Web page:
Jefferson here is talking about property law reform.  The “change [in the] descent of lands holden in tail” Jefferson had in mind likely was the outright abolition of ownership in tail, which would prevent a family from using this device to keep land (and the power that went with it) from being transferred to outsiders.  The rest of Jefferson’s list is a series of other forms of hereditary ownership of property and privileges.  At the end of the paragraph, Jefferson suggests that the state can make these changes with or without making compensation to the owners because there is no right to pass these entitlements from generation to generation.  Implicit in his reference to compensation in the passage underlined above, though, is the suggestion that in other context property owners were entitled to compensation for taken property as of right.

Tying this all together, Jefferson appears to be in favor of the idea of property generally.  His proposal in Notes on the State of Virginia suggest a republican-egalitarian view that all citizens should at least have some property.  He seemed to view property, at least in the intergenerational context, as the product of positive law, not natural rights.  He also appears to be hostile to intergenerational debt and some forms of hereditary ownership that perpetuated the concentration of wealth, and thought that property law could be reformed in progressive ways without incurring takings liability.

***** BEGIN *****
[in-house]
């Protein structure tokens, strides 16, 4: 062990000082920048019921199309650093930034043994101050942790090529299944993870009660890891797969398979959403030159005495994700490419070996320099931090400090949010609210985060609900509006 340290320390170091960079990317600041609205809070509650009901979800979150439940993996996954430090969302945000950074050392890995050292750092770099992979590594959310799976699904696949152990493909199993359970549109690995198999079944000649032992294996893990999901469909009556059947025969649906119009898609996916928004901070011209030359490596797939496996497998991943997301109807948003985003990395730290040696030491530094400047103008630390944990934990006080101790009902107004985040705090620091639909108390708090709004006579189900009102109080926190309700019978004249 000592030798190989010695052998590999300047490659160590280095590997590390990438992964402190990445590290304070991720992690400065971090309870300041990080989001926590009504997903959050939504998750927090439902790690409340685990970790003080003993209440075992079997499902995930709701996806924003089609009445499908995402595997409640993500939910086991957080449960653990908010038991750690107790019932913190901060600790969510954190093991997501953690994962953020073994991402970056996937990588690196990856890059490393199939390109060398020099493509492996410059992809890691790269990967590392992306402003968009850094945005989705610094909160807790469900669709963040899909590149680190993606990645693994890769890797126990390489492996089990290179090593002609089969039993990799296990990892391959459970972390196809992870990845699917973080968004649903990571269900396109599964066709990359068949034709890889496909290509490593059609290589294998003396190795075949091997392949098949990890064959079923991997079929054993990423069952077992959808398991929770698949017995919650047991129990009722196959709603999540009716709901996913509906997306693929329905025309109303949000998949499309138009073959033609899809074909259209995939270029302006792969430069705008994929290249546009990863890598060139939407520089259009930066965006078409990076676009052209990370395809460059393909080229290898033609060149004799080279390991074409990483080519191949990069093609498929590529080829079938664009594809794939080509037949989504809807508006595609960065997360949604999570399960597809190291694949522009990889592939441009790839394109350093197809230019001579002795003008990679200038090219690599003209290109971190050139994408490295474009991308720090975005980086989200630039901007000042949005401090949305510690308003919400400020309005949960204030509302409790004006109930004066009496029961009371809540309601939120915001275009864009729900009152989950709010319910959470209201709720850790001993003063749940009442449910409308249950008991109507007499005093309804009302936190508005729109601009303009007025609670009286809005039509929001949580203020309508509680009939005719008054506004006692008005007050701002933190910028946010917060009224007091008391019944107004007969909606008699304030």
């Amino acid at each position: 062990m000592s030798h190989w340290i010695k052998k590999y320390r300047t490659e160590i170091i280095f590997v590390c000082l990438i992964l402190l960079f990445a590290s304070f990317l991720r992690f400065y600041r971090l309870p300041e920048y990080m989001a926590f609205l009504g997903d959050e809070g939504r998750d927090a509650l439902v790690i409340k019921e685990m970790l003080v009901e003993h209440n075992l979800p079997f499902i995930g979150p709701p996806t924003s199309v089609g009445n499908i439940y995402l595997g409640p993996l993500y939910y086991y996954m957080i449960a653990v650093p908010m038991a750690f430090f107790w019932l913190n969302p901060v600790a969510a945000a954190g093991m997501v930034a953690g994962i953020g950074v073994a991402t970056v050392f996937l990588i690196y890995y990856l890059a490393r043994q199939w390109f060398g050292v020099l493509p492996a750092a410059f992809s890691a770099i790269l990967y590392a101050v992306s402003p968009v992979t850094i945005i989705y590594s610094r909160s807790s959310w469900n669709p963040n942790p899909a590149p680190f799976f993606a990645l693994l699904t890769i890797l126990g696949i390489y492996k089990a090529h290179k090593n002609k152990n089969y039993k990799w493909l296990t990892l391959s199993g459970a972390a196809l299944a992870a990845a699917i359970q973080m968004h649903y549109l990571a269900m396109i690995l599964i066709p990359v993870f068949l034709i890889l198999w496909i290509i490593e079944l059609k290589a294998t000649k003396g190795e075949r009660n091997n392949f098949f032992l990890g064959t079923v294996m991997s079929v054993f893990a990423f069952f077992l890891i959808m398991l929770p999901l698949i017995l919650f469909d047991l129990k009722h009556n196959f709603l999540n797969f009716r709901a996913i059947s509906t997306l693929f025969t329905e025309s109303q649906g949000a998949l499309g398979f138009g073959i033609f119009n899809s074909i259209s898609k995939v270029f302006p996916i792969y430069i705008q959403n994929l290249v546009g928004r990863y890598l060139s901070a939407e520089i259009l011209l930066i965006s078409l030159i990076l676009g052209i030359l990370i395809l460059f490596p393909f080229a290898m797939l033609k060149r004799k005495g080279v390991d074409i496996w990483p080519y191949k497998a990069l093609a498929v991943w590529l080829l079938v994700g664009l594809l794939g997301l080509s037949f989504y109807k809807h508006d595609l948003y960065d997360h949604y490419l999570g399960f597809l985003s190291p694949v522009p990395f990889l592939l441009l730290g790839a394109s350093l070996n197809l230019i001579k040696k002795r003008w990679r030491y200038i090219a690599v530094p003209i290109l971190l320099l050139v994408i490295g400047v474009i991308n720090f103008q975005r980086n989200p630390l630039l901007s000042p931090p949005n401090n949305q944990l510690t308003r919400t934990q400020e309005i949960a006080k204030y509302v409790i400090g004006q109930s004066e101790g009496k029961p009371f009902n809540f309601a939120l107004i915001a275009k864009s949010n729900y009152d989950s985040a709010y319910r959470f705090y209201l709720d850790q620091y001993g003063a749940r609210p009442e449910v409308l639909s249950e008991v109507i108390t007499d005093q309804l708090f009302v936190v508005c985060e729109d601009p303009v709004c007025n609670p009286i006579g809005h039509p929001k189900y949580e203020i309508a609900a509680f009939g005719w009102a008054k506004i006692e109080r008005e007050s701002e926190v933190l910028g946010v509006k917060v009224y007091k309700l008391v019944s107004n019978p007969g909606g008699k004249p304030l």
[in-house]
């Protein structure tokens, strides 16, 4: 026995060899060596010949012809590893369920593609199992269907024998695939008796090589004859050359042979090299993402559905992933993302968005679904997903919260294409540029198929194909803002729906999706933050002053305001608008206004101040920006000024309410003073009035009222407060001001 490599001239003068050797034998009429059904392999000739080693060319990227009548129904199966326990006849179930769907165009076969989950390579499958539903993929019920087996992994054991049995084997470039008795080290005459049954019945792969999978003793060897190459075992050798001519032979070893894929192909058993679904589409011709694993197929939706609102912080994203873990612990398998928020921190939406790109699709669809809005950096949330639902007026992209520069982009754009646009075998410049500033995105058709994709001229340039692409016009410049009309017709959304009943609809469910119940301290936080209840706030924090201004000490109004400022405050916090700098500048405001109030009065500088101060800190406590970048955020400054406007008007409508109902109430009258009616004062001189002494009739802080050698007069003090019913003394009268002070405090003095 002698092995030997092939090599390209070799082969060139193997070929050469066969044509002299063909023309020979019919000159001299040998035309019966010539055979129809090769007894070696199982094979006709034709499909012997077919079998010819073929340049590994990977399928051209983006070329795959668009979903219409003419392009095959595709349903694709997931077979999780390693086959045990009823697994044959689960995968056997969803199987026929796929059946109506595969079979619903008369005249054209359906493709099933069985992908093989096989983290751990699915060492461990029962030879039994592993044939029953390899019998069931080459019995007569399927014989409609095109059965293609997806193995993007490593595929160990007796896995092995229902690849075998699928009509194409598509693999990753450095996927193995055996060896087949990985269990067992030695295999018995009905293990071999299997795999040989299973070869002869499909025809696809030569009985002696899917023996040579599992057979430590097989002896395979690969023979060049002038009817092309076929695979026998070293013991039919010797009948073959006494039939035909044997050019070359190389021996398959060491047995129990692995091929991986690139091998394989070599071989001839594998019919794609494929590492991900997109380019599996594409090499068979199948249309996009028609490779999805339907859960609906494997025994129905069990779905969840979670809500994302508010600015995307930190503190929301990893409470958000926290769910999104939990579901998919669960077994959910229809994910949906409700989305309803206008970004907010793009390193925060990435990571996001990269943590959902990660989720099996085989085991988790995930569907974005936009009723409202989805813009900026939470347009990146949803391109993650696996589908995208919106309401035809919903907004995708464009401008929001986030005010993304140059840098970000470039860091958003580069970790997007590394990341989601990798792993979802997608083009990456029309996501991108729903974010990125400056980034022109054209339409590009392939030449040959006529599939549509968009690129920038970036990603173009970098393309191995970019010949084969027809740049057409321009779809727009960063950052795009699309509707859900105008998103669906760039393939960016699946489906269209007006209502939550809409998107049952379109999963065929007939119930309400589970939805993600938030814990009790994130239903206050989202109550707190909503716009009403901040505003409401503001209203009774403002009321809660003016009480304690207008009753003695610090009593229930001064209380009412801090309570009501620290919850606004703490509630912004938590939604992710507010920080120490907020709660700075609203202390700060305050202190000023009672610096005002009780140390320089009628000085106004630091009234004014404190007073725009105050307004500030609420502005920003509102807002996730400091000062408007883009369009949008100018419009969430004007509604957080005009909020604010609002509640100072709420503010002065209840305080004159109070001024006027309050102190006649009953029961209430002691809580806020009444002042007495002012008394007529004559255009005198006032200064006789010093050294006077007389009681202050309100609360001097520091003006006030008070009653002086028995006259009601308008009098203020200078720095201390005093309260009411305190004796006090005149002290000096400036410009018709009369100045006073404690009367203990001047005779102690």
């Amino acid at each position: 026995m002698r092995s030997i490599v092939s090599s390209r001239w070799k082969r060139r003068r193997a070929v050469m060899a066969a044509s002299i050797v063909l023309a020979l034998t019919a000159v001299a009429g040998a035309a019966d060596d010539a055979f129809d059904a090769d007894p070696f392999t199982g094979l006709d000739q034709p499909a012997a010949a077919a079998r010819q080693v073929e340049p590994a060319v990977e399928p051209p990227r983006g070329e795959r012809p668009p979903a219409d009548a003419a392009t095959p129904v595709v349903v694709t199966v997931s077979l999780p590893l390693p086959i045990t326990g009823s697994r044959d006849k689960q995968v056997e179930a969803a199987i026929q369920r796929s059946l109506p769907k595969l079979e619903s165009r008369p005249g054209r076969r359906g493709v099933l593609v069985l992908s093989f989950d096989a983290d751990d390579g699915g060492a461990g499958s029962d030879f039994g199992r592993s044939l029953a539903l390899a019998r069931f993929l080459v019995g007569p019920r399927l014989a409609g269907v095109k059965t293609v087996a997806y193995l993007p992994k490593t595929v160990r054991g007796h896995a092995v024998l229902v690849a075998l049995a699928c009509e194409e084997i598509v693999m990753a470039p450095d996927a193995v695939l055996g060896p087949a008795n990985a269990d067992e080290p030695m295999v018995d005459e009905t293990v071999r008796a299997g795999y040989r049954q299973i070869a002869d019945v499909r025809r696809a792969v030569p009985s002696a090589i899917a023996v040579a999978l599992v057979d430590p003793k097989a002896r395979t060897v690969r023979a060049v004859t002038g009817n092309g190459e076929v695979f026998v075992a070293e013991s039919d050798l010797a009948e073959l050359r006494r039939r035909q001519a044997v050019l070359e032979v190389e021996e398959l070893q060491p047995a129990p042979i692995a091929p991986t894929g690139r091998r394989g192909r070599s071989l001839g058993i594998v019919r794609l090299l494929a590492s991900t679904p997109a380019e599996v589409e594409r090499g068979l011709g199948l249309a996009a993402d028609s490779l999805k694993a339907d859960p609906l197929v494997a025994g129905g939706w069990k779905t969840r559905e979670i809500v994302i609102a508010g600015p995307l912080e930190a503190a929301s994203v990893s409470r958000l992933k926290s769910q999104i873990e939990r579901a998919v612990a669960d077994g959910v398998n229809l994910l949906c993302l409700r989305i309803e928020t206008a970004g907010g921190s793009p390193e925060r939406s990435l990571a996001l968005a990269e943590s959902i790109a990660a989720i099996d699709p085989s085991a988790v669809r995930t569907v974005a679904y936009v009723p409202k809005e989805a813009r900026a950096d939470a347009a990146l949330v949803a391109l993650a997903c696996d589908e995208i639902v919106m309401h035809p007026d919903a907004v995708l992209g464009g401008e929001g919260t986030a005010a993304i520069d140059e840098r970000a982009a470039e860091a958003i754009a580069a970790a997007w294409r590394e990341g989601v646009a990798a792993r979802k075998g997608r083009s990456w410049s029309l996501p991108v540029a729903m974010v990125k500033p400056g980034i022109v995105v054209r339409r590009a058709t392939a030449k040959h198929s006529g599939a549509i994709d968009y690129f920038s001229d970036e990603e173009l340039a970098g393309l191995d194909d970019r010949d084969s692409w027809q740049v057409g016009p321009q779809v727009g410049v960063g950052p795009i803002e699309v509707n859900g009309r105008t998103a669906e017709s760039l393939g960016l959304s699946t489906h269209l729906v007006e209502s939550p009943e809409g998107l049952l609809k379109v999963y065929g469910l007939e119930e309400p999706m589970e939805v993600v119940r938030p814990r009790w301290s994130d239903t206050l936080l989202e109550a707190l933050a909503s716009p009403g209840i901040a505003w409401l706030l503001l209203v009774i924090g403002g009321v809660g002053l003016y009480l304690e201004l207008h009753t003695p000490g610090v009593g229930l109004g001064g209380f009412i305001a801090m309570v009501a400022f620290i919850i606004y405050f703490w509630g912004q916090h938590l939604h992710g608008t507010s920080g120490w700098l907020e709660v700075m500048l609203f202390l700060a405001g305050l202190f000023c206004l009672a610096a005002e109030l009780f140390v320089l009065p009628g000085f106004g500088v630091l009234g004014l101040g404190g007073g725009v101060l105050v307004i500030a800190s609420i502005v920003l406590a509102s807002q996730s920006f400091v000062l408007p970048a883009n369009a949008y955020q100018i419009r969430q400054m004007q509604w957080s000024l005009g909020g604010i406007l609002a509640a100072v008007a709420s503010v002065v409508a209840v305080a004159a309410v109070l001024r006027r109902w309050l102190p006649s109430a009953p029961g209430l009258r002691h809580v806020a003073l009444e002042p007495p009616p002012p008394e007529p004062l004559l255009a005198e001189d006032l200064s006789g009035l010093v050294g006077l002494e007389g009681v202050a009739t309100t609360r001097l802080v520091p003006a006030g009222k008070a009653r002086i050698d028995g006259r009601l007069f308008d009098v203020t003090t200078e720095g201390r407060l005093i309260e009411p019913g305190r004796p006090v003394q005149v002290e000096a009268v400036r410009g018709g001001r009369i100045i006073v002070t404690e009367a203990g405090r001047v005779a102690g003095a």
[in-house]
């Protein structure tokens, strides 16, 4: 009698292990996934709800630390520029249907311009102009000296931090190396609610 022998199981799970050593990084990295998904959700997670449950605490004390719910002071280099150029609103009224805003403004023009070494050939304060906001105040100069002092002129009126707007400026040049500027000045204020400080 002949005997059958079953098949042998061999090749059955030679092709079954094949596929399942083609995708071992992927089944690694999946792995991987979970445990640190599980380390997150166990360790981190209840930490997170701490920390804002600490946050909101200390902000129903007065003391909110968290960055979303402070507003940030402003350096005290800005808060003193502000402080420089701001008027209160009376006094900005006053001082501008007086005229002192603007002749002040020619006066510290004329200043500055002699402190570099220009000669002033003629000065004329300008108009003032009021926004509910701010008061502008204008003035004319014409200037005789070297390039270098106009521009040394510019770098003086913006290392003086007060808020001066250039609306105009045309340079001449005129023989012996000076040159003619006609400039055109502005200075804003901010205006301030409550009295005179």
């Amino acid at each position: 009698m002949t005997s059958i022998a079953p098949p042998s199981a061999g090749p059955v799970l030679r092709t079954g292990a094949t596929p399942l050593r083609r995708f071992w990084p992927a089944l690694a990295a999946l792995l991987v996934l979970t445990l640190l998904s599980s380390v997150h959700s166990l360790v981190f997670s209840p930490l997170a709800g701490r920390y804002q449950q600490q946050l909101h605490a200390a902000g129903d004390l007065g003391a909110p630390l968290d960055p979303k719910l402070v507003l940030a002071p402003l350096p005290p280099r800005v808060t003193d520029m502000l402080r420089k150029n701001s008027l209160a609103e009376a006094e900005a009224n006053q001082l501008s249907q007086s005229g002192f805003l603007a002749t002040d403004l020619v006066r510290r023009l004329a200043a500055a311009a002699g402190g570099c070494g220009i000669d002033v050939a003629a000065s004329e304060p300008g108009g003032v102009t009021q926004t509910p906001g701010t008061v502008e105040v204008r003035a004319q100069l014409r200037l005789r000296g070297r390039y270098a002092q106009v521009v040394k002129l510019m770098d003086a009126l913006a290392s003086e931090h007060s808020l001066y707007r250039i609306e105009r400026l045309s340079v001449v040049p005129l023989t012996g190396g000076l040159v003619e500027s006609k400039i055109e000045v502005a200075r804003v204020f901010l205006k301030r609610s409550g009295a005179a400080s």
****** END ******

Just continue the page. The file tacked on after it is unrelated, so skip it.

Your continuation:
Ben Barros

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Comments

Ben - thanks for a superb essay on Jefferson's view of property. I think your review is timely, given the way that modern hyper-Lockeans of the anti-environmental side (read: PLF and the so-called "property rights" cabal) want to read Jefferson's views as enshrining libertarian conceptions of property in the Constitution.

I think you are correct in your summation and it bears repeating: Jefferson's conception of property was republican-egalitarian, not libertarian-natural law. Property is the result of civil society in positive law. There is great danger in the concentration of wealth in the form of property and in the subsequent emiseration and indebtedness of poorer citizens. While Jefferson is not what us modern egalitarian-liberals would want him to be, he is certainly not the libertarian some would make him to be.